It will be good to hear your views on e-mail v direct mail marketing. As always I will be happy to have a chat about your direct marketing strategy so get in touch.


Marketing follow up strategy

What is your follow up style?

A while ago, I wrote about sales styles and the importance of using the right style with your client. It occurred to me that we don’t often think about our follow up style and whether it fits our customer’s personality style. A lot has been written about personality styles and there are many ways and models that help identify your personality style. Broadly, these models measure peoples’ personalities by evaluating communication styles and decision making tendencies. Both of these elements are very important when it comes to selling in general but particularly crucial for following up.

Now, some of you may raise an eyebrow or two regarding this. I mean a follow up is just a follow up. Well in my opinion if you get the follow up wrong you could seriously damage your conversion rate. So, what constitutes getting your follow up wrong: ·

  • Not following up at all·
  • Following up too soon·
  • Following up too often·
  • Pushing too hard for a decision ·
  • Not pushing at all

Based on this, you could say that there is a very big chance of getting it wrong because it’s impossible to find a one fits all process and you will be right. So, how do you create a follow up system in your business? Here are a few ideas you might want to consider:

  1.  Before you submit a proposal, agree a suitable time to follow up with your client
  2. Regardless of this, make sure you call to confirm receipt of your document and reiterate when you will speak again
  3. When you call for an update and your prospect is yet to make a decision, ask them what needs to happen in order for this to happen and by when. Make a note and call again based on this timeline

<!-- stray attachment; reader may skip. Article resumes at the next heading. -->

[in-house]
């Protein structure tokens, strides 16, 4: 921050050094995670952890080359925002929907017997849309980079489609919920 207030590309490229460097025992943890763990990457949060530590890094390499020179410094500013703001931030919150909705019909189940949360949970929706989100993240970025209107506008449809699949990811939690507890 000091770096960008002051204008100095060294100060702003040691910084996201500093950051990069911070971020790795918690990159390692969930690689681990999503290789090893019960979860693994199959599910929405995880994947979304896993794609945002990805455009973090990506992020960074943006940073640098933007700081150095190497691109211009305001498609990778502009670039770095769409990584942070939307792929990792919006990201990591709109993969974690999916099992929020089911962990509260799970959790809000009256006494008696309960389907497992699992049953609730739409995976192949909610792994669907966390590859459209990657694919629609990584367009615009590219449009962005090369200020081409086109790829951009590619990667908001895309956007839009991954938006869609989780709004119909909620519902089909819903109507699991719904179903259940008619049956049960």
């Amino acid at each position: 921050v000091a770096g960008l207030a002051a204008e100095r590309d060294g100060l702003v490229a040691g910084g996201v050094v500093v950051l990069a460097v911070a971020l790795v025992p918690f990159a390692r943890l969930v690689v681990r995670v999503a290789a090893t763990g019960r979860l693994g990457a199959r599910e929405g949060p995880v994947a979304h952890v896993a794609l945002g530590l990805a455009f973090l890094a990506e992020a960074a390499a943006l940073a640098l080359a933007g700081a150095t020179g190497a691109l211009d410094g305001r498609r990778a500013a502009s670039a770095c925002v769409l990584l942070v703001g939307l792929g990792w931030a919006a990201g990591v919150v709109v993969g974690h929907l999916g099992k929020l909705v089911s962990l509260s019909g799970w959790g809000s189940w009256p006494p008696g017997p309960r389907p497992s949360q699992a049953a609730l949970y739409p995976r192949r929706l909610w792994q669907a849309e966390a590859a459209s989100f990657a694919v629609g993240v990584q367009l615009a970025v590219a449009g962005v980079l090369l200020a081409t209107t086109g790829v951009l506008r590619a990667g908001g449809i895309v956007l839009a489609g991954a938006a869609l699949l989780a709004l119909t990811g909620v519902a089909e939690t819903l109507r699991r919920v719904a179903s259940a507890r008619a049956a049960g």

4. Use a variety of touches for your follow up, including telephone, e-mail and LinkedIn
  5. Always communicate with your prospect, giving them a chance to give you feedback and tell you how to continue speaking to them
  6.  Don’t stop following up until you have a definitive answer but make sure you give your prospect space as we are all busy.

If you take nothing else from this Blog, remember that following up is essential and make sure you consider how your customer would like to be approached.

As always I am happy to speak further if you wanted some advice on following up and other lead generation matters so get in touch.

Following up marketing

Following up is not much fun

This scenario happens to me a lot: I have a meeting with a new prospect which goes really well and they ask for a proposal. I come back to the office thinking I have a deal. I send the proposal through and then the anticipation begins. In my head I have already got a new client but they choose this moment to have second thoughts.

It is at this moment in the sales process that many people decide to give up and lose faith in their product, their ability to sell or both. When this happens to me I remind myself of the sales funnel which goes something like this:

  1. Target market audience becomes interested in a product through marketing, they then become leads and enter the sales funnel
  2. The leads move further in the funnel through additional marketing touches. Through this process they learn more about your product
  3. At some stage they become interested enough and agree to meet up and discuss further. At this stage they become prospects.
  4. The first meeting, even if it goes well, is often not the point at which the sale happens. This is because it is at this stage that costs are provided and this means that the prospect enters another stage in the decision making process.

Highlighting this process actually clarifies the need for follow up at this stage often more than once. Giving up at this stage is foolish as the prospect has not yet made a decision and lack of communication may harm the trust you worked so hard to build.

Yet so many people I meet are scared of following up so they create a strategy around the need for the customer to make the first move. This is about as useful as sending out e-mails and not calling engaged readers or not following up on referrals.